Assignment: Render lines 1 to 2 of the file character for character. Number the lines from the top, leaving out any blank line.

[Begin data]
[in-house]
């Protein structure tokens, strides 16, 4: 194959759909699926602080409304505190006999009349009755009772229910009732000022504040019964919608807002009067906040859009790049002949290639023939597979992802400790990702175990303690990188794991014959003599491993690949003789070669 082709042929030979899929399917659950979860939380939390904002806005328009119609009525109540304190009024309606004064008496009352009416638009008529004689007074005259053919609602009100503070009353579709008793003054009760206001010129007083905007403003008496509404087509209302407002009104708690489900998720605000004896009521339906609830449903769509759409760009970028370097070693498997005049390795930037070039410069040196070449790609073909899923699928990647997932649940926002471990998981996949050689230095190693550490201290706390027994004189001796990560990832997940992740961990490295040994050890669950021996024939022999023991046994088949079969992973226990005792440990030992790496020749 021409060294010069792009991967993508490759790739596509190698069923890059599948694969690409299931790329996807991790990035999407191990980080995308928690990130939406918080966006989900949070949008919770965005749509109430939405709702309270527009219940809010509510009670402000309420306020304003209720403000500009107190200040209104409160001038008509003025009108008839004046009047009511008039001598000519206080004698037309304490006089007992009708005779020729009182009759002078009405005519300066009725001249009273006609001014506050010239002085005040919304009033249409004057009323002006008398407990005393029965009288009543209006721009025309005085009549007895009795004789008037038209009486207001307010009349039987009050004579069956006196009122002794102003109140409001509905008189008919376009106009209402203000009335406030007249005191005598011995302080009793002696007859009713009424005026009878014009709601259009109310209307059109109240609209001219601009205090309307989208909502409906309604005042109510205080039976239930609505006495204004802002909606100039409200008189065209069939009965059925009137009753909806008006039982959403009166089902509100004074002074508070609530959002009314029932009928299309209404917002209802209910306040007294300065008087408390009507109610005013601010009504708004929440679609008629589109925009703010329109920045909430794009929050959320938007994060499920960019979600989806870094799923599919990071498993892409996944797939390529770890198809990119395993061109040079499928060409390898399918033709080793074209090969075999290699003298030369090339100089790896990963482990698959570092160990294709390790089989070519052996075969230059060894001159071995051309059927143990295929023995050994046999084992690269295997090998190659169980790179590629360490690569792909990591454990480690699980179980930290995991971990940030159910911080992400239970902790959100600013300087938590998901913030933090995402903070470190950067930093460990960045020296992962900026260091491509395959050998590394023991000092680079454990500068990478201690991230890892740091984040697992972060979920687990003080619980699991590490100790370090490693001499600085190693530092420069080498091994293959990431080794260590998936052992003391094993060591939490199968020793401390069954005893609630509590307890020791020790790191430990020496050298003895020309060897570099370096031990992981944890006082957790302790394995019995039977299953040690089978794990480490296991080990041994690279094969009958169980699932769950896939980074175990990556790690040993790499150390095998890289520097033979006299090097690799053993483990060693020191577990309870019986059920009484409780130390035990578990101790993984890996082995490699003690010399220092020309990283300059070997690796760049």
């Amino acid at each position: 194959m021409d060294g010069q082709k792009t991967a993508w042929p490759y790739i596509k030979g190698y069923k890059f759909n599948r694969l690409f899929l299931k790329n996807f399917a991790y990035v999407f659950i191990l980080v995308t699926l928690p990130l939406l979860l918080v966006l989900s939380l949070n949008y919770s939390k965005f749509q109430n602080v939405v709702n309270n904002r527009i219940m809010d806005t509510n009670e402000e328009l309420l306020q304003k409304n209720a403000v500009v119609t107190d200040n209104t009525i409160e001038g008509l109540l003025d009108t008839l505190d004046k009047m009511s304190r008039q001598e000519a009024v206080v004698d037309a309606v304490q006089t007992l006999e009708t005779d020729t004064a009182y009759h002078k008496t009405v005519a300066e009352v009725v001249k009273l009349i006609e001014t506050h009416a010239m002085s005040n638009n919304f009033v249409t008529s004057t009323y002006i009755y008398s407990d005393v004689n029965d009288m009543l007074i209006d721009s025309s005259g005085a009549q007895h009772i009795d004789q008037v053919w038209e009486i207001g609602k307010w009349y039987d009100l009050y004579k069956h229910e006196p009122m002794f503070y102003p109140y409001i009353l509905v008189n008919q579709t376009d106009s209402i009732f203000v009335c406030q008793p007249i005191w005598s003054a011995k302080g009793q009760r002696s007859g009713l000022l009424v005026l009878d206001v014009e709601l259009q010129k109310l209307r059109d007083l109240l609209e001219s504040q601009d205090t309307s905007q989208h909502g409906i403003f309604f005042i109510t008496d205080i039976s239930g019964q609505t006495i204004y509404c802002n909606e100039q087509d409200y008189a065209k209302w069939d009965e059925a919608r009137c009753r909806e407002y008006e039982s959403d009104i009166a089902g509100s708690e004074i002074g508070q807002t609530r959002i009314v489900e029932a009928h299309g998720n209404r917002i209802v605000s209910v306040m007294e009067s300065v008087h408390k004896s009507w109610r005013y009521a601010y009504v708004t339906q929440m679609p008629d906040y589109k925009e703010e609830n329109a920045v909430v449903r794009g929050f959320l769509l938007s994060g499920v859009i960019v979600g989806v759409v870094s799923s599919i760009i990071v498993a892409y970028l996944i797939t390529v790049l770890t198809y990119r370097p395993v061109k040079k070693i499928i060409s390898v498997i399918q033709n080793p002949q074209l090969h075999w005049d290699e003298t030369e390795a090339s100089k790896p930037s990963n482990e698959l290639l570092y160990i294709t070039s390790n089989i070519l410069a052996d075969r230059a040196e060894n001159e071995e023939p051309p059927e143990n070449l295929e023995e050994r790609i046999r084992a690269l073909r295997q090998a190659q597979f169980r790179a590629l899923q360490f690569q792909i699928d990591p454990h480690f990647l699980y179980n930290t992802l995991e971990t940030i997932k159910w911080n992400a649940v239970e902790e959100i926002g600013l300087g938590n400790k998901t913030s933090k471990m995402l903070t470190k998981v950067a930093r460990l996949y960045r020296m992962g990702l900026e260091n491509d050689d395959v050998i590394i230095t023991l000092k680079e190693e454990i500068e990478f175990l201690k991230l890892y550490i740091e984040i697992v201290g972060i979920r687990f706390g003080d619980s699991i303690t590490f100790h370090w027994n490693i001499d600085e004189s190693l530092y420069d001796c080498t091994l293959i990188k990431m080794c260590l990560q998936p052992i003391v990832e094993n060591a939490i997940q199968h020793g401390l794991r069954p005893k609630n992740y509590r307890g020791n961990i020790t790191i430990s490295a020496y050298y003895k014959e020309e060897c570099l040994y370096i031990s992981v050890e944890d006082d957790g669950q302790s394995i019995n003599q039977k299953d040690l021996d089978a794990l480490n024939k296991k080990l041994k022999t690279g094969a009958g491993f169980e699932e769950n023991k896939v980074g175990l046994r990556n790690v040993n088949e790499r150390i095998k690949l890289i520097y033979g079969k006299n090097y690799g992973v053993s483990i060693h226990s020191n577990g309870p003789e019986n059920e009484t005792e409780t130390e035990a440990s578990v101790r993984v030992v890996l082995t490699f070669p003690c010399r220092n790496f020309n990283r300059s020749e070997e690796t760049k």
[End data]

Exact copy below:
[in-house]
């Protein structure tokens, strides 16, 4: 194959759909699926602080409304505190006999009349009755009772229910009732000022504040019964919608807002009067906040859009790049002949290639023939597979992802400790990702175990303690990188794991014959003599491993690949003789070669 082709042929030979899929399917659950979860939380939390904002806005328009119609009525109540304190009024309606004064008496009352009416638009008529004689007074005259053919609602009100503070009353579709008793003054009760206001010129007083905007403003008496509404087509209302407002009104708690489900998720605000004896009521339906609830449903769509759409760009970028370097070693498997005049390795930037070039410069040196070449790609073909899923699928990647997932649940926002471990998981996949050689230095190693550490201290706390027994004189001796990560990832997940992740961990490295040994050890669950021996024939022999023991046994088949079969992973226990005792440990030992790496020749 021409060294010069792009991967993508490759790739596509190698069923890059599948694969690409299931790329996807991790990035999407191990980080995308928690990130939406918080966006989900949070949008919770965005749509109430939405709702309270527009219940809010509510009670402000309420306020304003209720403000500009107190200040209104409160001038008509003025009108008839004046009047009511008039001598000519206080004698037309304490006089007992009708005779020729009182009759002078009405005519300066009725001249009273006609001014506050010239002085005040919304009033249409004057009323002006008398407990005393029965009288009543209006721009025309005085009549007895009795004789008037038209009486207001307010009349039987009050004579069956006196009122002794102003109140409001509905008189008919376009106009209402203000009335406030007249005191005598011995302080009793002696007859009713009424005026009878014009709601259009109310209307059109109240609209001219601009205090309307989208909502409906309604005042109510205080039976239930609505006495204004802002909606100039409200008189065209069939009965059925009137009753909806008006039982959403009166089902509100004074002074508070609530959002009314029932009928299309209404917002209802209910306040007294300065008087408390009507109610005013601010009504708004929440679609008629589109925009703010329109920045909430794009929050959320938007994060499920960019979600989806870094799923599919990071498993892409996944797939390529770890198809990119395993061109040079499928060409390898399918033709080793074209090969075999290699003298030369090339100089790896990963482990698959570092160990294709390790089989070519052996075969230059060894001159071995051309059927143990295929023995050994046999084992690269295997090998190659169980790179590629360490690569792909990591454990480690699980179980930290995991971990940030159910911080992400239970902790959100600013300087938590998901913030933090995402903070470190950067930093460990960045020296992962900026260091491509395959050998590394023991000092680079454990500068990478201690991230890892740091984040697992972060979920687990003080619980699991590490100790370090490693001499600085190693530092420069080498091994293959990431080794260590998936052992003391094993060591939490199968020793401390069954005893609630509590307890020791020790790191430990020496050298003895020309060897570099370096031990992981944890006082957790302790394995019995039977299953040690089978794990480490296991080990041994690279094969009958169980699932769950896939980074175990990556790690040993790499150390095998890289520097033979006299090097690799053993483990060693020191577990309870019986059920009484409780130390035990578990101790993984890996082995490699003690010399220092020309990283300059070997690796760049």